Overseeding Your Lawn
The key thing with overseeding yards is to have seed-to-soil contact. If we just sprinkle some grass seed into this yard, some will grow, but it won’t be quite as effective as if we can get that seed worked into the soil and get it actually touching the soil surface.
We can get that seed-to-soil contact in a number of ways. Sometimes we can use a core aerifier, which will poke holes in the ground. We can poke holes in the ground and then sprinkle our seed in over the top of that. The seeds will fall in those holes, and give us some seed-to-soil contact. That works very effective, and we should core aerate our yards to alleviate compaction and get air and water movement into the soil. The downside is that the core aerification holes are usually a couple inches apart, and you’ll end up with just grass growing in those core aerification holes.
A better way of overseeding your yard, is to use a power rake or a verticutter. A power rake or verticutter cuts grooves in the yard. We can cut a series of grooves cutting in one direction, sprinkle our seed across, and then come back with the verticutter and cut a second set of grooves in a ninety degree direction. That works the seed into all those grooves, and gives us a very good seed to soil contact.
If this was my yard, this is what I’d be doing. First, come in with your mower and mow this grass pretty short. Not so short that you’re scalping it and causing damage to the ground and to the mower – but mow it an inch and a half, or two inches. Mow it short, and remove that leaf debris that’s on top of the yard. Take that aside and put it in your compost pile, or dispose of it properly.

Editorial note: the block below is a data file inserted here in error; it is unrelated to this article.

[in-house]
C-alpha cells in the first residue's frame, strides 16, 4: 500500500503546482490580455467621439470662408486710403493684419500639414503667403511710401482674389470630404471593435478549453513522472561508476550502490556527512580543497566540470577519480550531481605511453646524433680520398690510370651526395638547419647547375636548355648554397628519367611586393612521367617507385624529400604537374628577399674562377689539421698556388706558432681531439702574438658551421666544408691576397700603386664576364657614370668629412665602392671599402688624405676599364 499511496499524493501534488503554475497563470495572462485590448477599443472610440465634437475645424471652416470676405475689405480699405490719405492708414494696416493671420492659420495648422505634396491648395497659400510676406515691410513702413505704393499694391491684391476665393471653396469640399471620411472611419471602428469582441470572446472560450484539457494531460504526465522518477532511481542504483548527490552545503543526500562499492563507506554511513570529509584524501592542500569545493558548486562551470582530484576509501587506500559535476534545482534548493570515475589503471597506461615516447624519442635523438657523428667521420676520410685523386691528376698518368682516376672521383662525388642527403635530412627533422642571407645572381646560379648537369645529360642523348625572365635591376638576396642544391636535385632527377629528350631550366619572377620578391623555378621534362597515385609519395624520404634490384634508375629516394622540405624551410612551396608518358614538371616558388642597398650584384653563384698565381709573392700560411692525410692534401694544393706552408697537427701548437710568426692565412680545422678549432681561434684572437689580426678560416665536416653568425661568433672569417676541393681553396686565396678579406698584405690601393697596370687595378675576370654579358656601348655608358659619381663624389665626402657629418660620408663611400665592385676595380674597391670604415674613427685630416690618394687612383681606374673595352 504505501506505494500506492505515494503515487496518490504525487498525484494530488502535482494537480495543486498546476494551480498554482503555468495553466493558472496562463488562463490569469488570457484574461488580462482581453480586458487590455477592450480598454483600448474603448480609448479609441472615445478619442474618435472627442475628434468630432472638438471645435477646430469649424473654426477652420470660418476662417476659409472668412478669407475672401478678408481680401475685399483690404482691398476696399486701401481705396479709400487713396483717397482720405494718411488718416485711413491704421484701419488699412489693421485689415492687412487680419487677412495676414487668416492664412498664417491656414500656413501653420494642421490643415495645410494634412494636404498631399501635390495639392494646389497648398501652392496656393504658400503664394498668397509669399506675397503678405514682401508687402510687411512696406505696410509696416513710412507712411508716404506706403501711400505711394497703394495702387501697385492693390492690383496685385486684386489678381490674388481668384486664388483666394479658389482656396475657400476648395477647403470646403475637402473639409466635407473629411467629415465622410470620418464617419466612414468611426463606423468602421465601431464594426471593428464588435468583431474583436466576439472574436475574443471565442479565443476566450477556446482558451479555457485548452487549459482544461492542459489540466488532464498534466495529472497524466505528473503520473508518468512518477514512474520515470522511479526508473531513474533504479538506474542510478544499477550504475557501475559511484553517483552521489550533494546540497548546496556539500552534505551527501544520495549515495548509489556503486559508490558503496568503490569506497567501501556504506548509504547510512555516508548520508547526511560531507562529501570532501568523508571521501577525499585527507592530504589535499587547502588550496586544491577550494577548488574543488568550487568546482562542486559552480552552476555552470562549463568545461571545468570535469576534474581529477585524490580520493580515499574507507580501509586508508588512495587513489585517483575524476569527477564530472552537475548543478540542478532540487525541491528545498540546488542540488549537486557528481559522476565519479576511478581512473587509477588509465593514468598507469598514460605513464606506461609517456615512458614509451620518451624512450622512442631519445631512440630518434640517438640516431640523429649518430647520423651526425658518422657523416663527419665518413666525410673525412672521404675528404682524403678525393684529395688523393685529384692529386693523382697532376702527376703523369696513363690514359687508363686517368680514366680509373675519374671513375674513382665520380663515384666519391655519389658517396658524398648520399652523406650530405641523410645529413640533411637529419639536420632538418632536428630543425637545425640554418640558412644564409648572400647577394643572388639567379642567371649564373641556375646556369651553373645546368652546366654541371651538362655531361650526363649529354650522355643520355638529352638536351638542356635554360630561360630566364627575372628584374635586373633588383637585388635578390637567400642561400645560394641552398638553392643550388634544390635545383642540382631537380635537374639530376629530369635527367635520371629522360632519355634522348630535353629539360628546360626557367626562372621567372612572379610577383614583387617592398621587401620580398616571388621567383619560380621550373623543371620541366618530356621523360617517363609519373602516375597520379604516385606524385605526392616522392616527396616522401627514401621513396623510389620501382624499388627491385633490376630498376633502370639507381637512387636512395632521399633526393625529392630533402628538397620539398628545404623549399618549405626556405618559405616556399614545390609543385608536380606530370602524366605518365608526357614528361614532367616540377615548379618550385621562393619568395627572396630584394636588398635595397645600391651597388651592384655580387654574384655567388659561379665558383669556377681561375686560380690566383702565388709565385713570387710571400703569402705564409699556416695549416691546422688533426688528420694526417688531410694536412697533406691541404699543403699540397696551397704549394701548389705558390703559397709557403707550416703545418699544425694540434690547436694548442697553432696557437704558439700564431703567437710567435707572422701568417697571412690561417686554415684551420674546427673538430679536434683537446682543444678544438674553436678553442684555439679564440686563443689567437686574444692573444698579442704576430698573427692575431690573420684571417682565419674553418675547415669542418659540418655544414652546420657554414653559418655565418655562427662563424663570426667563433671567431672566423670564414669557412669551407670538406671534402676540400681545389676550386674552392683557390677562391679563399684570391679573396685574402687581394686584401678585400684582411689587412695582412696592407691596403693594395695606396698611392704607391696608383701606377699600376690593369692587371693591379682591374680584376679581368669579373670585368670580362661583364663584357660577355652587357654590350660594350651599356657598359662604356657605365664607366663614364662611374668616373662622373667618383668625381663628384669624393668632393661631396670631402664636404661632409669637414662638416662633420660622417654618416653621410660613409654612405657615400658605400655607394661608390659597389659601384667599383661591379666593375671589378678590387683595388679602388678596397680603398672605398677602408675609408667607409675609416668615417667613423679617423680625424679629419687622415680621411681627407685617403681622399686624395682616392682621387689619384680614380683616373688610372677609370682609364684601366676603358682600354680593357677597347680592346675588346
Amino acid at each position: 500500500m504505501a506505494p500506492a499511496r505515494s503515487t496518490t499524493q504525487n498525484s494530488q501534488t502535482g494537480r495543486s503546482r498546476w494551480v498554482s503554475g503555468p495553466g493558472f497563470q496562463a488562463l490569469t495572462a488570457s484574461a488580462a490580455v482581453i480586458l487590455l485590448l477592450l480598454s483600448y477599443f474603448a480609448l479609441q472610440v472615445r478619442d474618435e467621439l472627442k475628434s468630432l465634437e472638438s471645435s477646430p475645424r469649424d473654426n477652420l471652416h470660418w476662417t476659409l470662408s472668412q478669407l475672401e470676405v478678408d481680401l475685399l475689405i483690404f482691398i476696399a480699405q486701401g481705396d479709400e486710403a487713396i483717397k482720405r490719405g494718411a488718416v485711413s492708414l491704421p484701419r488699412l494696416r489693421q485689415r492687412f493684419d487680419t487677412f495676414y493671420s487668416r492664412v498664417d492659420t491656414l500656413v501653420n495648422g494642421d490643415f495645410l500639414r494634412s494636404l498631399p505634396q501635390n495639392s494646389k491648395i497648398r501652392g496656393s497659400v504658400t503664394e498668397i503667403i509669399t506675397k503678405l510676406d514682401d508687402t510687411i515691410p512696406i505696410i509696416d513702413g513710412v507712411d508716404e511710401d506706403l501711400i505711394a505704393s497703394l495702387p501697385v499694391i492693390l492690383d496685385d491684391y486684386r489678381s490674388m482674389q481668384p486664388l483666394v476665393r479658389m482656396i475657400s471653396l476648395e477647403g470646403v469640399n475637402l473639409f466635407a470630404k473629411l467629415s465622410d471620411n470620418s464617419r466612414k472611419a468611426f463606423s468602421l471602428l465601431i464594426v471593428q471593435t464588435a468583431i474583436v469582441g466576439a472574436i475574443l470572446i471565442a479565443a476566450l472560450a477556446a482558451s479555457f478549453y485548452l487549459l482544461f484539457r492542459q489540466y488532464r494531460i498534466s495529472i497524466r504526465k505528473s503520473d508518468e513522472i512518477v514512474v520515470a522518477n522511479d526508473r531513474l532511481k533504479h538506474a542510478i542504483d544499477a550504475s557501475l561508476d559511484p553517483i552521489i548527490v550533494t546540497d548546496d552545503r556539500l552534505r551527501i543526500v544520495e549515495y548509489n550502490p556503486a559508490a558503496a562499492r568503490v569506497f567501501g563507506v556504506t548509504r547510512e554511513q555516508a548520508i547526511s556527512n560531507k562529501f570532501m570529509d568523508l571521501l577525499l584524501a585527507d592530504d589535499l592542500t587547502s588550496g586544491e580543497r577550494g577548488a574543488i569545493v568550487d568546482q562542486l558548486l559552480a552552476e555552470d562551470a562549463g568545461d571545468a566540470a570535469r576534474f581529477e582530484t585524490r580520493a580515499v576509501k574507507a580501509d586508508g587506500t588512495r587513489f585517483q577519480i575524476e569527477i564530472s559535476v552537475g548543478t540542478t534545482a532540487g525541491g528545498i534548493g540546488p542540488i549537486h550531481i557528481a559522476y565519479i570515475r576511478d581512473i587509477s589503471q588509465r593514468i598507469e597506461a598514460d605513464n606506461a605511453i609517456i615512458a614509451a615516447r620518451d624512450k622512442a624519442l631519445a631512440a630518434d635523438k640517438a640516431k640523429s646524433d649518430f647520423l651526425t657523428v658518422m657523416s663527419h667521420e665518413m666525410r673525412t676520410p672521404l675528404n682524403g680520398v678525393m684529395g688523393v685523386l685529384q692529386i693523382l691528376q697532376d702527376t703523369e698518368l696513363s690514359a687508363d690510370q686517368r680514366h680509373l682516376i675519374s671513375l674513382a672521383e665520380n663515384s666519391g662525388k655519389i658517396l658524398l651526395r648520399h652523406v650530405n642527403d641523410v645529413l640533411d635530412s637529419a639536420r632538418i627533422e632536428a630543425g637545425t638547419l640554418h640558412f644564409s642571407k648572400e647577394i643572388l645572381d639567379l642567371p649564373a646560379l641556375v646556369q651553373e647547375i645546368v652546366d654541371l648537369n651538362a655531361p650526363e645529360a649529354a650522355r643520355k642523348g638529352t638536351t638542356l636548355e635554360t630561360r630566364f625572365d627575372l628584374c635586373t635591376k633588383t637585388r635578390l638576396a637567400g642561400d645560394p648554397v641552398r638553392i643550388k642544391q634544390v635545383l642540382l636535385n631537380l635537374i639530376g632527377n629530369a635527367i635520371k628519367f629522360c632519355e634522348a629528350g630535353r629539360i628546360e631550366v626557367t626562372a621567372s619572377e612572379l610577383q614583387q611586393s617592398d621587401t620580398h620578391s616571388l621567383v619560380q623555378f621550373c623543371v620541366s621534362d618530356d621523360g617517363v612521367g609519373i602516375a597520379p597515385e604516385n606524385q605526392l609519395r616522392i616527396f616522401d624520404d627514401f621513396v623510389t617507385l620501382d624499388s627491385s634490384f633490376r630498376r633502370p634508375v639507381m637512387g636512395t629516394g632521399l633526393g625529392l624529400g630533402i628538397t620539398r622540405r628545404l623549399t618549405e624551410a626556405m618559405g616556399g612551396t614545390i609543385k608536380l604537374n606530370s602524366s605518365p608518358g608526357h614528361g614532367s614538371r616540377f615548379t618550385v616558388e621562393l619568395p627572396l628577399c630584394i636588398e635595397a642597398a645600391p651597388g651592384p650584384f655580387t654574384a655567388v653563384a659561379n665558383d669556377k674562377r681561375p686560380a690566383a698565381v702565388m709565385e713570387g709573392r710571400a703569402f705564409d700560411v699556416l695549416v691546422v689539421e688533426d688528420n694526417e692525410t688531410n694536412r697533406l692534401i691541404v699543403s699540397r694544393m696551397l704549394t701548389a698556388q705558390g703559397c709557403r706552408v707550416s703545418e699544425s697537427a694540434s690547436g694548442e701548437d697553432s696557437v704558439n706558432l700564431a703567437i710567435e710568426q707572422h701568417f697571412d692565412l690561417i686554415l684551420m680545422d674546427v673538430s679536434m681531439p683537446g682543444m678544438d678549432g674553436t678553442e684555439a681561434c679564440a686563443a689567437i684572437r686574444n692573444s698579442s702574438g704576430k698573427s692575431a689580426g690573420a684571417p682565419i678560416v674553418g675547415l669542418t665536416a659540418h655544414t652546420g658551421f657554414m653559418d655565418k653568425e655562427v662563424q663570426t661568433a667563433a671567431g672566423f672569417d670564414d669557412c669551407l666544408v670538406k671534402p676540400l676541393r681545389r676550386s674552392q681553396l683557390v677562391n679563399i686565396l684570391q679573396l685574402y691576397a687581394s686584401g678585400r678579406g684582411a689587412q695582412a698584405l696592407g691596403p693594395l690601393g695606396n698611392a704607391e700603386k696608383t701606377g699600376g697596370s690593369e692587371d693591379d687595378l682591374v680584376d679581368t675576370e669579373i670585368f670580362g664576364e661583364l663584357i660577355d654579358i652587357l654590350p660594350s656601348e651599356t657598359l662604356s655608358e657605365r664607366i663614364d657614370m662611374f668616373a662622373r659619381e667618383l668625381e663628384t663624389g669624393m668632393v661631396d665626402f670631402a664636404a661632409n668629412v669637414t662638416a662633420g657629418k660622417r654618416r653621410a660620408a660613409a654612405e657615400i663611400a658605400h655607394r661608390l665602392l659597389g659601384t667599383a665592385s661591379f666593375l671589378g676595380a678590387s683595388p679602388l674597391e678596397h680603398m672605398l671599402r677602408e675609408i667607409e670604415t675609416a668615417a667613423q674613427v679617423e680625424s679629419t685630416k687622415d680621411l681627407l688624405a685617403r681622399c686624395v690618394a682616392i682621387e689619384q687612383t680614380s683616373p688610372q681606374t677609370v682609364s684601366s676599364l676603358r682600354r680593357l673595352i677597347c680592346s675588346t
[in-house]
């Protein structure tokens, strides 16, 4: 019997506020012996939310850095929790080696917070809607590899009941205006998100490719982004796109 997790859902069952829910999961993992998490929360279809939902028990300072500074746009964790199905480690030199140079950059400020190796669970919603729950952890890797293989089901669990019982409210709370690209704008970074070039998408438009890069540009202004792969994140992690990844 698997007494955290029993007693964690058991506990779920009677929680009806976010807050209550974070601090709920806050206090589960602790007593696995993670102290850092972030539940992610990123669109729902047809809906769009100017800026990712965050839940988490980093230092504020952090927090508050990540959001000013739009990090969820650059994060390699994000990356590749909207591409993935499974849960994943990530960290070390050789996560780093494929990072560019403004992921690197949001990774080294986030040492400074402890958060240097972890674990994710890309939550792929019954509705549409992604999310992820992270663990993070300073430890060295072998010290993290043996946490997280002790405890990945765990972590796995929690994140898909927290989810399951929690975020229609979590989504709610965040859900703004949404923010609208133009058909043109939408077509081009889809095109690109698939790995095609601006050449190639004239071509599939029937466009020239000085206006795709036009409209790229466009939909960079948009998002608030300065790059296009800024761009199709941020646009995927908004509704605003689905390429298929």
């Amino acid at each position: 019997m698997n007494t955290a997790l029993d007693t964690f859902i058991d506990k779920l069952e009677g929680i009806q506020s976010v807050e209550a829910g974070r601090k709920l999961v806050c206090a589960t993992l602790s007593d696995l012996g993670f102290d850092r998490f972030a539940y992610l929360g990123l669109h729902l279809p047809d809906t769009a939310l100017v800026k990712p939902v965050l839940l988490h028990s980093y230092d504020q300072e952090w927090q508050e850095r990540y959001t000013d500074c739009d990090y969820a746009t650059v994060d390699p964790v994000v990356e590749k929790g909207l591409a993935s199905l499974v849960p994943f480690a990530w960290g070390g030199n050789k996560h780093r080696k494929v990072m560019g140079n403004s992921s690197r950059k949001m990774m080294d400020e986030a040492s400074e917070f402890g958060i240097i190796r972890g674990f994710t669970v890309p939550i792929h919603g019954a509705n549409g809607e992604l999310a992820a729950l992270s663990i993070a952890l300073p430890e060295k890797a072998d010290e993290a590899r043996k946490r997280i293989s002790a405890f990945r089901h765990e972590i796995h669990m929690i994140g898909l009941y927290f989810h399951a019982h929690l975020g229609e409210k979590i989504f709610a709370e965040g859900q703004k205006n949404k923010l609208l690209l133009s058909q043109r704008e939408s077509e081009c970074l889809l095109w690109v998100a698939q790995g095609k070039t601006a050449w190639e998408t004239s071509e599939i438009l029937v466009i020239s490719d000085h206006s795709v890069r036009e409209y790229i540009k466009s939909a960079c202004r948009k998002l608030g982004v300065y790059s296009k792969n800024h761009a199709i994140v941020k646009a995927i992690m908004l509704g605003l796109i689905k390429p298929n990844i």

Once you’ve got the grass mowed short, what I would do then, is to come in and core aerate the yard. This pokes holes in the ground. Let those cores dry out for half an hour to four or five hours – usually an afternoon.
Then, come back that afternoon, and run the verticutter across the yard. Once we’ve got those grooves – there may be more debris. Take a leaf rake and rake up all that debris up and put it in the compost, or dispose of it properly.
Next, sprinkle your seed out across the yard, nice and uniform with either a drop spreader or rotary spreader. And then take the verticutter and go in a second direction (90 degrees) to the first one, and run another set of grooves across the yard.
Once that’s done, sprinkle out some starter fertilizer across the yard, nice and uniformly, according to the rate table, and then turn on the irrigation and keep it moist. The key thing with keeping it moist is that we want to keep it light and frequent. And we probably want to be irrigating in the middle of the day or afternoon, when the sun is at it’s hottest, to keep that soil surface moist.
Once the grass grows and begins to mature and starts getting to it’s height that it’s supposed to be (three inches for tall fescue or two and a half inches for Kentucky bluegrass), we want to get out there and start mowing that grass. Frequently I’ll see people let that grass grow real tall thinking they want to help that grass get a good head start. But what they’re doing is letting that one individual plant grow real tall all by itself and shade out some of it’s brothers and sisters beside it. We want to cut it when it gets to it’s right height, so that it will start tillering or sending out rhizomes that are in the ground and spreading out across the surface. Also, not all of its energy is going into just upright growth.
This feature story prepared with Rodney St.John, Kansas State University Research and Extension, Turfgrass. For more information, visit your local county extension office or visit our website at KansasGreenYards.org.